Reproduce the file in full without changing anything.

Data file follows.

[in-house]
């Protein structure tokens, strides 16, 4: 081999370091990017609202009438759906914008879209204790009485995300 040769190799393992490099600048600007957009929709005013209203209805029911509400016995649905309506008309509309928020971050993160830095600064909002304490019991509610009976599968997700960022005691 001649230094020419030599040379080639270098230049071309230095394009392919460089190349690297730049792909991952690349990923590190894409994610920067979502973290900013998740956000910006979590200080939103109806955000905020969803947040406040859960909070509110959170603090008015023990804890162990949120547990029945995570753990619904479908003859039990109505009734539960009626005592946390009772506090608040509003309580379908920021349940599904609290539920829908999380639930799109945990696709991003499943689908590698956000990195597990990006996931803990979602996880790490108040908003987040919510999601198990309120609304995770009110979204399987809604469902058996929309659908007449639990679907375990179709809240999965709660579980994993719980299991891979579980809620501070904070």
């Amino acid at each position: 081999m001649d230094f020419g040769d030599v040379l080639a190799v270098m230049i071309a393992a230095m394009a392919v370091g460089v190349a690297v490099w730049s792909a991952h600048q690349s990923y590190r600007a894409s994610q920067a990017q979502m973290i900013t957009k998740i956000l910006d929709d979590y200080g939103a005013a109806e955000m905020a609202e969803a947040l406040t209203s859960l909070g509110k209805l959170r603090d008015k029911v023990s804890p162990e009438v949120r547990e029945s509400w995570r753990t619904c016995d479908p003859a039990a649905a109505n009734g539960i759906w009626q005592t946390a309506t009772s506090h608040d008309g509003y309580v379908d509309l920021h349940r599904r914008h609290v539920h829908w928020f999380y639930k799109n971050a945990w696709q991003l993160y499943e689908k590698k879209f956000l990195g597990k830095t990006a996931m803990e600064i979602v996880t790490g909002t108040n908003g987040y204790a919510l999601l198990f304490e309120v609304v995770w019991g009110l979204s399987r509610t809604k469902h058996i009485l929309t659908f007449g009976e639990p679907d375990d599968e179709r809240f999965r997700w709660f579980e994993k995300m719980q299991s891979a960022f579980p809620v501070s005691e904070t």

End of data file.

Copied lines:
[in-house]
């Protein structure tokens, strides 16, 4: 081999370091990017609202009438759906914008879209204790009485995300 040769190799393992490099600048600007957009929709005013209203209805029911509400016995649905309506008309509309928020971050993160830095600064909002304490019991509610009976599968997700960022005691 001649230094020419030599040379080639270098230049071309230095394009392919460089190349690297730049792909991952690349990923590190894409994610920067979502973290900013998740956000910006979590200080939103109806955000905020969803947040406040859960909070509110959170603090008015023990804890162990949120547990029945995570753990619904479908003859039990109505009734539960009626005592946390009772506090608040509003309580379908920021349940599904609290539920829908999380639930799109945990696709991003499943689908590698956000990195597990990006996931803990979602996880790490108040908003987040919510999601198990309120609304995770009110979204399987809604469902058996929309659908007449639990679907375990179709809240999965709660579980994993719980299991891979579980809620501070904070």
């Amino acid at each position: 081999m001649d230094f020419g040769d030599v040379l080639a190799v270098m230049i071309a393992a230095m394009a392919v370091g460089v190349a690297v490099w730049s792909a991952h600048q690349s990923y590190r600007a894409s994610q920067a990017q979502m973290i900013t957009k998740i956000l910006d929709d979590y200080g939103a005013a109806e955000m905020a609202e969803a947040l406040t209203s859960l909070g509110k209805l959170r603090d008015k029911v023990s804890p162990e009438v949120r547990e029945s509400w995570r753990t619904c016995d479908p003859a039990a649905a109505n009734g539960i759906w009626q005592t946390a309506t009772s506090h608040d008309g509003y309580v379908d509309l920021h349940r599904r914008h609290v539920h829908w928020f999380y639930k799109n971050a945990w696709q991003l993160y499943e689908k590698k879209f956000l990195g597990k830095t990006a996931m803990e600064i979602v996880t790490g909002t108040n908003g987040y204790a919510l999601l198990f304490e309120v609304v995770w019991g009110l979204s399987r509610t809604k469902h058996i009485l929309t659908f007449g009976e639990p679907d375990d599968e179709r809240f999965r997700w709660f579980e994993k995300m719980q299991s891979a960022f579980p809620v501070s005691e904070t």